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Catering for your play-style with Fallout 3 dialogue options
Interview - posted by DarkUnderlord on Thu 20 November 2008, 02:16:45Tags: Bethesda Softworks; Fallout 3
The UGO Games Blog has an article / interview with Pete Hines up about Fallout 3 and the challenges in providing gamers with choice "Narrative In Games: Where Interactivity Meets Story - Fallout 3 Edition":
The dialog choices in Fallout 3 manage to define your space in the world. Begrudgingly taking on a quest while demanding a reward, is far different than aiding a forlorn traveler out of the goodness of your heart. The interpersonal relationships in the game ultimately provide much more story than any bits of action that players stumble across. And that’s because oftentimes the action is not actually defined until you close that given quest with a conversation.
Your “two cents” serves as your input to the game world. It’s the final period, or exclamation point (or question mark) at the end of a chapter. It’s how you let that grubby old fool know that you only helped him out with that bottle of water because your bag was getting heavy, not because you cared. The team at Bethesda has designed a game where your actions shape the world, but your voice shapes yourself. “We want the storytelling to be driven by the actual player that plays the game and not by us,” says Hines. “We want to anticipate the kinds of things that you want to do, and anticipate the reactions that you want to see in the game based on what you do. But ultimately we want you to be the one decider.”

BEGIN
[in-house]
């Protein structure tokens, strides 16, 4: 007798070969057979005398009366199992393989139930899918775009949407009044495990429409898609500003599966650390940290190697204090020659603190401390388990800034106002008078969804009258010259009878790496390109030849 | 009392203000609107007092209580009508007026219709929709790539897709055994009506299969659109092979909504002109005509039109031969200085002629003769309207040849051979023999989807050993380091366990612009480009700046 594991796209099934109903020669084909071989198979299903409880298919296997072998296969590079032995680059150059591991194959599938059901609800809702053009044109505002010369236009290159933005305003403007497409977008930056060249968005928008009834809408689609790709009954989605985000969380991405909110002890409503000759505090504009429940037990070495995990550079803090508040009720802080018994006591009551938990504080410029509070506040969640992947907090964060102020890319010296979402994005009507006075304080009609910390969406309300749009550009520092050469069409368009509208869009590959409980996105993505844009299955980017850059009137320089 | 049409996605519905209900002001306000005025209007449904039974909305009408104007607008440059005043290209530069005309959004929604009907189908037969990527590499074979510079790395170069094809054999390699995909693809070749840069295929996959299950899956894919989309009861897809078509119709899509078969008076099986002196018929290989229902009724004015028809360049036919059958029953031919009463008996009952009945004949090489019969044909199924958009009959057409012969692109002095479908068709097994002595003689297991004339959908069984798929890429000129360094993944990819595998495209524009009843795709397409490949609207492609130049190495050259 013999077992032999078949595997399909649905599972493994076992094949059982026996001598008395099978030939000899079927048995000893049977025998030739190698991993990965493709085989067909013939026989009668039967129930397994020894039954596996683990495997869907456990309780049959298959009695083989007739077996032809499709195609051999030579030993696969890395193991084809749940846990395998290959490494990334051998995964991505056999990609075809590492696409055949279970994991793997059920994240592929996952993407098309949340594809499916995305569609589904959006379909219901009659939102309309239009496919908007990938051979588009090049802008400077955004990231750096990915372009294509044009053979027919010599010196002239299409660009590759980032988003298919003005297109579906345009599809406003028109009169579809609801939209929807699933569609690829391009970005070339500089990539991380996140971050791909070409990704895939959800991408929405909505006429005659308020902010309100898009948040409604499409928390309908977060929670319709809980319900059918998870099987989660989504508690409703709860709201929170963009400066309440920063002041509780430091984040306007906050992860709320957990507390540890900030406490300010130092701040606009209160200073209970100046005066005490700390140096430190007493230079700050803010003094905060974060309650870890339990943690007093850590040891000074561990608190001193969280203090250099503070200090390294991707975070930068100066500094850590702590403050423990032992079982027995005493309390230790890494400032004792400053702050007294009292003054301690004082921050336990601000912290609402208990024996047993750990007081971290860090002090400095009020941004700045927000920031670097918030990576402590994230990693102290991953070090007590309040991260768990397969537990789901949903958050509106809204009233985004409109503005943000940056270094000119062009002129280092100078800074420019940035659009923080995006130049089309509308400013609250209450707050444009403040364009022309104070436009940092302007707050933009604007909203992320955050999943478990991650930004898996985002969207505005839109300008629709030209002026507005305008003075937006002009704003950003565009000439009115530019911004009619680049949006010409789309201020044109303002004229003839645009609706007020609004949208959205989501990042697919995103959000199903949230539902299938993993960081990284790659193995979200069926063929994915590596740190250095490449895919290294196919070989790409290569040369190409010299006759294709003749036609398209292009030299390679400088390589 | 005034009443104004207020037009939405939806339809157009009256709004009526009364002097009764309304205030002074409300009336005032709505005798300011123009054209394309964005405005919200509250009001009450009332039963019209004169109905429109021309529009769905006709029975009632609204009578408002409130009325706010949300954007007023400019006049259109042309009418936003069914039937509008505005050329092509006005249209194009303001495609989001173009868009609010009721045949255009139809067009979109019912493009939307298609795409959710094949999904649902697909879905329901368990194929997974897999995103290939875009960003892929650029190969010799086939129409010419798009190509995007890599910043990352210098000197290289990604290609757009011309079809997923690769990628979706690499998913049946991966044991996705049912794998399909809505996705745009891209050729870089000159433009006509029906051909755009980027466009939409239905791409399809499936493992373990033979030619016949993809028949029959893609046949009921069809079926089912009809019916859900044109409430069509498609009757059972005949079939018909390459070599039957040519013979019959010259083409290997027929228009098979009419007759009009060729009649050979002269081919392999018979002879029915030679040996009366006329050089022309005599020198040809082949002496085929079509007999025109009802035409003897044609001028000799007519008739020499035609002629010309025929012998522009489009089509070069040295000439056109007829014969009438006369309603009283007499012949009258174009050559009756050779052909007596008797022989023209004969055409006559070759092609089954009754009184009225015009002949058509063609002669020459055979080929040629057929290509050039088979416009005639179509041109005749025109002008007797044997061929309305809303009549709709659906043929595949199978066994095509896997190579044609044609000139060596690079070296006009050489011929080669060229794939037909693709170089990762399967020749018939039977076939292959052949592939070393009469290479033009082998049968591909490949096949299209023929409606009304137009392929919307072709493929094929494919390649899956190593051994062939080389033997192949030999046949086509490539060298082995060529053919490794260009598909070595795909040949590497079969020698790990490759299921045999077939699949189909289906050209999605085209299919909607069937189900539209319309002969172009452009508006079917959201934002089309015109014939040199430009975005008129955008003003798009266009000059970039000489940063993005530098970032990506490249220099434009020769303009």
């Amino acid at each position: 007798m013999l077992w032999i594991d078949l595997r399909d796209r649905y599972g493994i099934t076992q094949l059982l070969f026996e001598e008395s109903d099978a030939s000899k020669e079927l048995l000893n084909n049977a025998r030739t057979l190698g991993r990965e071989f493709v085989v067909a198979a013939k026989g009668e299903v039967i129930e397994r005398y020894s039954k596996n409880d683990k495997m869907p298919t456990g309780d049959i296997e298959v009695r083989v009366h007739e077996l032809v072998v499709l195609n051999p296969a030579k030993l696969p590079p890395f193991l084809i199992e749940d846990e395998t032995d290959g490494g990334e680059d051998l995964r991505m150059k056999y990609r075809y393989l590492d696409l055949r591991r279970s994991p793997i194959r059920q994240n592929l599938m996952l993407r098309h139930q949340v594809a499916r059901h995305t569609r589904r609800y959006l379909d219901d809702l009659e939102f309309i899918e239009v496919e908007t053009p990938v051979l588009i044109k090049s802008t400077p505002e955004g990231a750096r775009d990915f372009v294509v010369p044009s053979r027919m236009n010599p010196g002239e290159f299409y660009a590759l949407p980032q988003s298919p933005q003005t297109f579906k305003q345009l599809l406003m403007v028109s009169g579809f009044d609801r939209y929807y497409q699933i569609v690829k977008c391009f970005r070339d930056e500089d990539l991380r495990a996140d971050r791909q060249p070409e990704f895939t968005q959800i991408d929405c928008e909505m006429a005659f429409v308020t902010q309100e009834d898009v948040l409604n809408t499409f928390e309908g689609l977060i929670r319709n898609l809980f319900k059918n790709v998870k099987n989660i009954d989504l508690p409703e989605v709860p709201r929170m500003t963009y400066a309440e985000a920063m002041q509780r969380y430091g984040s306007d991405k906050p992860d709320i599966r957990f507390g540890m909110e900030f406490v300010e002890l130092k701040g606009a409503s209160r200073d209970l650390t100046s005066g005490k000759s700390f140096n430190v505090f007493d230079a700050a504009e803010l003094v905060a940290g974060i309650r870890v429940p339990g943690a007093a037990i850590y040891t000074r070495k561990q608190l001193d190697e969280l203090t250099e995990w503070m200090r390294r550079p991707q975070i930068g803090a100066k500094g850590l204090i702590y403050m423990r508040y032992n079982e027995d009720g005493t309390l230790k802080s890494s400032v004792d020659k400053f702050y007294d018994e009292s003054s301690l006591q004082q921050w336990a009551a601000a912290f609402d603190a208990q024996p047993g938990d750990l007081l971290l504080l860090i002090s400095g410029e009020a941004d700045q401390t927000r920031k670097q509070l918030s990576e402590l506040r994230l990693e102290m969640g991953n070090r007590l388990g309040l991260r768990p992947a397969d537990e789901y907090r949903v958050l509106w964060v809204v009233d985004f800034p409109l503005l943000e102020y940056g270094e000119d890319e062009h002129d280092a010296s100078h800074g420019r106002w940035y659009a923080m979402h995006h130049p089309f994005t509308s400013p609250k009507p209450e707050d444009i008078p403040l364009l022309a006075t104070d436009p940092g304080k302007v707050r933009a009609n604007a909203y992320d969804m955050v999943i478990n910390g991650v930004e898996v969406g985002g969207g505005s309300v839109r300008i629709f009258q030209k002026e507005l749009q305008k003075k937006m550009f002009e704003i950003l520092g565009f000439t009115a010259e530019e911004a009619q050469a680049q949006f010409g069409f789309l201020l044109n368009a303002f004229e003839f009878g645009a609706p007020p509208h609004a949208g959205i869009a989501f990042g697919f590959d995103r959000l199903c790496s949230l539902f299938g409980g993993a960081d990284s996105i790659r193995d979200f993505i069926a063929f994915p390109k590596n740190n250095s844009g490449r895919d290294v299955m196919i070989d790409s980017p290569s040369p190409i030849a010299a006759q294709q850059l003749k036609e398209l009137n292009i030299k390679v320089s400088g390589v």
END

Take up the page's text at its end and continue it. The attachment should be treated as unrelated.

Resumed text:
The tricky part comes in when you consider the necessary range of choices players need to be provided with. In an adventure that leaves the player’s role up to the player, they need not feel stifled by the dialog options that they’re presented with. In other words, if I’m a snarky bastard, there sure as hell better be some kind of dialog choice that reflects that. And really, it’s nearly impossible to for the developers to create dialog that fits every player’s role. So Bethesda has a tricky problem: how strong can a voice be, without leaving a character pigeon-holed as a contemptuous asshole or a saintly do-gooder?
In the interview part, Pete Hines says "I think what we’re trying to do--all along the way--is monitor as you make those decisions on a quest-by-quest basis, and have that reflect your total experience. As opposed to letting a player that plays 99 percent of the game as a good guy and then gets to the very end and makes one choice and suddenly they’re evil. It doesn’t make any sense". Did they succeed?
Spotted @ Blargle Spit Patooey